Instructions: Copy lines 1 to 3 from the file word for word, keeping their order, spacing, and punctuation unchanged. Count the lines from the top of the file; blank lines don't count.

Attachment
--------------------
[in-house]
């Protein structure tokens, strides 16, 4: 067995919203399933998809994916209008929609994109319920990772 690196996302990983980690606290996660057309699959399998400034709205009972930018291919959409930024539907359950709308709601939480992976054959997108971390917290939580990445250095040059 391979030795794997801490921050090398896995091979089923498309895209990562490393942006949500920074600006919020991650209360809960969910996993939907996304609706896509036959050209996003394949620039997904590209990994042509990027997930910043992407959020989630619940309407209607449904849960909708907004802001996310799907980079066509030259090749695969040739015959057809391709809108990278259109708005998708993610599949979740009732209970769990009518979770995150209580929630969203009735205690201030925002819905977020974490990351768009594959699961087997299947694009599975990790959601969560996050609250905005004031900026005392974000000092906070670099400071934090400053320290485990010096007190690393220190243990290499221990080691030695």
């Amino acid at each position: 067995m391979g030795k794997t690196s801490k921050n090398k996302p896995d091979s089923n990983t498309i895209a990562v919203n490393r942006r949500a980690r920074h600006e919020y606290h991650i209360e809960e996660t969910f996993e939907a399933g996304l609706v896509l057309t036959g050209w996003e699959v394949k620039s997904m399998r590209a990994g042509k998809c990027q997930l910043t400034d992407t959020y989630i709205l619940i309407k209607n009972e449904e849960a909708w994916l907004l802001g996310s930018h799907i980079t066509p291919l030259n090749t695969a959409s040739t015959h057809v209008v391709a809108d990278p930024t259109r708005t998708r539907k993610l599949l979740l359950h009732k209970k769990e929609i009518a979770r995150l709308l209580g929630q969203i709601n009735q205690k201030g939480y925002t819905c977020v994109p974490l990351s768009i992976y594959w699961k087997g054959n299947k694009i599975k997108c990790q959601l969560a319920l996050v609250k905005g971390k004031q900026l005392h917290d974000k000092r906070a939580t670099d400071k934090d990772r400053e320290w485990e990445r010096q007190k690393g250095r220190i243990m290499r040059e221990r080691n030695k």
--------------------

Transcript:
[in-house]
């Protein structure tokens, strides 16, 4: 067995919203399933998809994916209008929609994109319920990772 690196996302990983980690606290996660057309699959399998400034709205009972930018291919959409930024539907359950709308709601939480992976054959997108971390917290939580990445250095040059 391979030795794997801490921050090398896995091979089923498309895209990562490393942006949500920074600006919020991650209360809960969910996993939907996304609706896509036959050209996003394949620039997904590209990994042509990027997930910043992407959020989630619940309407209607449904849960909708907004802001996310799907980079066509030259090749695969040739015959057809391709809108990278259109708005998708993610599949979740009732209970769990009518979770995150209580929630969203009735205690201030925002819905977020974490990351768009594959699961087997299947694009599975990790959601969560996050609250905005004031900026005392974000000092906070670099400071934090400053320290485990010096007190690393220190243990290499221990080691030695």
């Amino acid at each position: 067995m391979g030795k794997t690196s801490k921050n090398k996302p896995d091979s089923n990983t498309i895209a990562v919203n490393r942006r949500a980690r920074h600006e919020y606290h991650i209360e809960e996660t969910f996993e939907a399933g996304l609706v896509l057309t036959g050209w996003e699959v394949k620039s997904m399998r590209a990994g042509k998809c990027q997930l910043t400034d992407t959020y989630i709205l619940i309407k209607n009972e449904e849960a909708w994916l907004l802001g996310s930018h799907i980079t066509p291919l030259n090749t695969a959409s040739t015959h057809v209008v391709a809108d990278p930024t259109r708005t998708r539907k993610l599949l979740l359950h009732k209970k769990e929609i009518a979770r995150l709308l209580g929630q969203i709601n009735q205690k201030g939480y925002t819905c977020v994109p974490l990351s768009i992976y594959w699961k087997g054959n299947k694009i599975k997108c990790q959601l969560a319920l996050v609250k905005g971390k004031q900026l005392h917290d974000k000092r906070a939580t670099d400071k934090d990772r400053e320290w485990e990445r010096q007190k690393g250095r220190i243990m290499r040059e221990r080691n030695k």